Medicare Spends the Most on These 10 Prescription Drugs — How It Affects You

Senior citizen female holding bottles of prescription medicine sitting in a wheelchair.
DNY59 / Getty Images/iStockphoto

In a recent blog post, AARP researchers claim that the prices of 75 of the 100 brand name drugs that Medicare spends the most money on were raised in January. In what may come as unsurprising economic news, none of the top brand name drugs experienced a list price decrease.

See: You May Be Spending Too Much on Medicare if You’re Not Using These Programs
Find: Do Social Security and Medicare Taxes Wind Up Being Worth It? Crunch the Numbers

Of those 75 top brand name drugs, the average list price increase was 5.2%. Prices increased between 2.0% and 7.9% for these drugs, and more than half of these drug prices increased by 5.0% or more. Those same 75 drugs represented $93.2 billion in total Medicare Part D spending in 2020. That is almost half of the $198.7 billion that Medicare Part D spent on all prescription drugs the same year.

According to Leigh Purvis, director of health care costs and access at the AARP Public Policy Institute, the impact of the aforementioned price hikes will be considerable on Medicare Part D. Costs for both the program itself and its beneficiaries, who take an average of four to five prescriptions a month and have a median annual income of just under $30,000, will have to increase.

Make Your Money Work for You

Increasing drug prices will affect all Americans in terms of increased cost sharing premiums for those with health insurance — and higher taxes for all due to increased government spending. Pricing older people out of what they can afford for drugs and premiums may force more and more to stop taking their necessary medications altogether.

AARP’s Fair Rx Prices Now campaign is pushing for legislation that would provide Medicare with improved price negotiation power concerning pharmaceutical companies, levy tax penalization on drug manufacturers who raise prices at a rate greater than overall inflation — a scenario which occurred every year between 2006 and 2020, per the AARP — and place a cap on Part D out-of-pocket costs. By calling into question the drug industry’s more contentious pricing practices, according to the AARP, it is hoped that all Americans will benefit from some form of price stabilization and greater financial relief.

Based on AARP data, the following list details the drug brands that Medicare spent the most money on in 2020 — with information on their uses, attached Medicare spending in 2020, number of beneficiaries using said drug, and the drug’s relative price increase in Jan. 2022.

1. Eliquis

Use: A blood thinner for people with atrial fibrillation (A-fib). Medicare spending in 2020: $9.9 billion. Number of beneficiaries: 2,641,941. Jan. 2022 price increase: 6%.

Make Your Money Work for You

2. Revlimid

Use: To treat cancer. Medicare spending in 2020: $5.4 billion. Number of beneficiaries: 43,747. Jan. 2022 price increase: 4.5%.

3. Xarelto

Use: A blood thinner for people with atrial fibrillation (A-fib). Medicare spending in 2020: $4.7 billion. Number of beneficiaries: 1,184,718. Jan. 2022 price increase: 4.9%.

4. Januvia

Use: To treat diabetes. Medicare spending in 2020: $3.9 billion. Number of beneficiaries: 934,686. Jan. 2022 price increase: 5%.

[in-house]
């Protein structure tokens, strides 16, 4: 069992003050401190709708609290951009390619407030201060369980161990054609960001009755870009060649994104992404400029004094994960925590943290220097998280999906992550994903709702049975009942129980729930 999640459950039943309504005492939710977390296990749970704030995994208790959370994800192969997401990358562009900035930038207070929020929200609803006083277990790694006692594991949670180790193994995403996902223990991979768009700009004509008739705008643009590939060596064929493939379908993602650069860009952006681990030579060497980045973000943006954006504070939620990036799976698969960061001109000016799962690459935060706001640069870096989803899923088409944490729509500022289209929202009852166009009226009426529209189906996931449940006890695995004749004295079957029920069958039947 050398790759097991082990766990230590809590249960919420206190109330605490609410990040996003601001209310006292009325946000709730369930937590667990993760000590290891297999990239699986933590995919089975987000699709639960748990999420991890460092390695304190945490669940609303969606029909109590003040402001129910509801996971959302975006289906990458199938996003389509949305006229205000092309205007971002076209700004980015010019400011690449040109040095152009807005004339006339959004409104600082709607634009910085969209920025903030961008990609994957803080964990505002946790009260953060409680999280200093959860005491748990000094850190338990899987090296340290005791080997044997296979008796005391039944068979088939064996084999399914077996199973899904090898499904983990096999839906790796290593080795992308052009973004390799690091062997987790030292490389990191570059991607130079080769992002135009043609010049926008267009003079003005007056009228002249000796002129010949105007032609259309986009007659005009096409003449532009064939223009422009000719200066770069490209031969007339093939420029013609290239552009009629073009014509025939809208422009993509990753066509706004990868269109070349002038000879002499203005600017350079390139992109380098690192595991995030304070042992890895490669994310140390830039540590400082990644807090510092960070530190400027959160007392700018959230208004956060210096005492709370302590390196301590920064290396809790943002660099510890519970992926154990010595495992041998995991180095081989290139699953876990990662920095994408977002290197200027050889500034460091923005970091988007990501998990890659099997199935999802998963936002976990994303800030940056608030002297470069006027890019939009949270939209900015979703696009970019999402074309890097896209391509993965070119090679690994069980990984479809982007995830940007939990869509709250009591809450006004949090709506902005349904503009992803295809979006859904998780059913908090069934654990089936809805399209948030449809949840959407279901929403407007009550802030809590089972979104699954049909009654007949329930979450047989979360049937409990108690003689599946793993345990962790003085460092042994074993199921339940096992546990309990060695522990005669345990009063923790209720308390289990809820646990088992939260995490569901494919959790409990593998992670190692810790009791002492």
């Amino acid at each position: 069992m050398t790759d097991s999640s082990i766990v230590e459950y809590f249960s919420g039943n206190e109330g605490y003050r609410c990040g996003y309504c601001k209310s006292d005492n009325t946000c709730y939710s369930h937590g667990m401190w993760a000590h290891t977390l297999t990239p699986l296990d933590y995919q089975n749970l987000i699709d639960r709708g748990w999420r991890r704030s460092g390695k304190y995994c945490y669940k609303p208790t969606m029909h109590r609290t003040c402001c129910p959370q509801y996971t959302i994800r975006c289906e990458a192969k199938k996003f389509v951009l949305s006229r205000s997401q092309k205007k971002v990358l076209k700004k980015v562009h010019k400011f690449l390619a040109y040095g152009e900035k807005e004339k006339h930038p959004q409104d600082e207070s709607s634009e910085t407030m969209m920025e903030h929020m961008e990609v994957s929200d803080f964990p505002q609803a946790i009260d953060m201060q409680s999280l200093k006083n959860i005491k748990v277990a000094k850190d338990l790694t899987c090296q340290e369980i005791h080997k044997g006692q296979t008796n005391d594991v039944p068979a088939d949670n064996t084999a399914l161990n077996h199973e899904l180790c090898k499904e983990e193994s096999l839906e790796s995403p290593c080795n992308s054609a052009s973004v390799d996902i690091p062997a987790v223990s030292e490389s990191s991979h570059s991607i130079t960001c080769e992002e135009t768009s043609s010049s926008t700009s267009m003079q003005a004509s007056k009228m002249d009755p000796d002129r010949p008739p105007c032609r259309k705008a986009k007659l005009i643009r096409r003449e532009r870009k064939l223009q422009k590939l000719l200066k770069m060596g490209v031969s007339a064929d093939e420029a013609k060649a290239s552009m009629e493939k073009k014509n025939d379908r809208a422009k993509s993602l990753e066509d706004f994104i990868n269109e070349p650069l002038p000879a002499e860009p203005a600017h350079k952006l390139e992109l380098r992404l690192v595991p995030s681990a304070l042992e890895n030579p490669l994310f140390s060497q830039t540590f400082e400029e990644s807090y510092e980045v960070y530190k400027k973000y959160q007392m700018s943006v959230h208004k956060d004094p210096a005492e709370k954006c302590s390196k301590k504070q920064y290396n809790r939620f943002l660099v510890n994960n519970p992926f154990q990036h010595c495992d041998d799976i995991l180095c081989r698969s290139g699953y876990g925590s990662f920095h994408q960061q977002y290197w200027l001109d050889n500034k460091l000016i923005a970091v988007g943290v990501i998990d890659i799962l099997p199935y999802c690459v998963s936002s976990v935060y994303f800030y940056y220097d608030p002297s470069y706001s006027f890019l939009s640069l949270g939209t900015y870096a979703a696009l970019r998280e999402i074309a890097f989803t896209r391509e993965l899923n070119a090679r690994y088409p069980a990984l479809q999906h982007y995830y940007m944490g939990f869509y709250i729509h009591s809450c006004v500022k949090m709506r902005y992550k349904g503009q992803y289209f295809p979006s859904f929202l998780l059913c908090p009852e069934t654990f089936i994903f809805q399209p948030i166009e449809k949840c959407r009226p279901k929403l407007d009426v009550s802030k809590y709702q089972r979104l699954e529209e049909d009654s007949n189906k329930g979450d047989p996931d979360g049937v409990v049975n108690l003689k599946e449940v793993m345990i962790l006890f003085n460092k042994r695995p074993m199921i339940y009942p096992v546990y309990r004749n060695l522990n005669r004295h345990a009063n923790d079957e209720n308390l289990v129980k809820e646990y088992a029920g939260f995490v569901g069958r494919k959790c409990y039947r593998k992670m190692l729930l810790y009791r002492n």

5. Trulicity

Use: To treat diabetes. Medicare spending in 2020: $3.3 billion. Number of beneficiaries: 497,327. Jan. 2022 price increase: 5%.

6. Imbruvica

Use: To treat cancer. Medicare spending in 2020: $3 billion. Number of beneficiaries: 26,847. Jan. 2022 price increase: 7.4%.

7. Jardiance

Use: To treat diabetes. Medicare spending in 2020: $2.4 billion. Number of beneficiaries: 594,859. Jan. 2022 price increase: 4%.

8. Humira (Cf) pen

Use: To treat rheumatoid arthritis, plaque psoriasis. Medicare spending in 2020: $2.2 billion. Number of beneficiaries: 42,406. Jan. 2022 price increase: 7.4%.

Learn: What Is Supplemental Medigap Insurance and How Does It Apply to Medicare?
Explore: Medicare and Taxes: How Your 2023 Medicare Premiums Are Affected by Your 2021 Tax Filing

9. Ibrance

Use: To treat cancer. Medicare spending in 2020: $2.1 billion. Number of beneficiaries: 21,394. Jan. 2022 price increase: 6.9%.

Make Your Money Work for You

10. Symbicort

Use: To treat asthma. Medicare spending in 2020: $2 billion. Number of beneficiaries: 1,017,530. Jan. 2022 price increase: 2%.

More From GOBankingRates

Share this article:

Make Your Money Work for You

About the Author

David Nadelle is a freelance editor and writer based in Ottawa, Canada. After working in the energy industry for 18 years, he decided to change careers in 2016 and concentrate full-time on all aspects of writing. He recently completed a technical communication diploma and holds previous university degrees in journalism, sociology and criminology. David has covered a wide variety of financial and lifestyle topics for numerous publications and has experience copywriting for the retail industry.
Learn More

Best Bank Accounts for September 2022

Untitled design (1)
Close popup The GBR Closer icon

Sending you timely financial stories that you can bank on.

Sign up for our daily newsletter for the latest financial news and trending topics.

Loading...
Please enter an email.
Please enter a valid email address.
There was an unknown error. Please try again later.

For our full Privacy Policy, click here.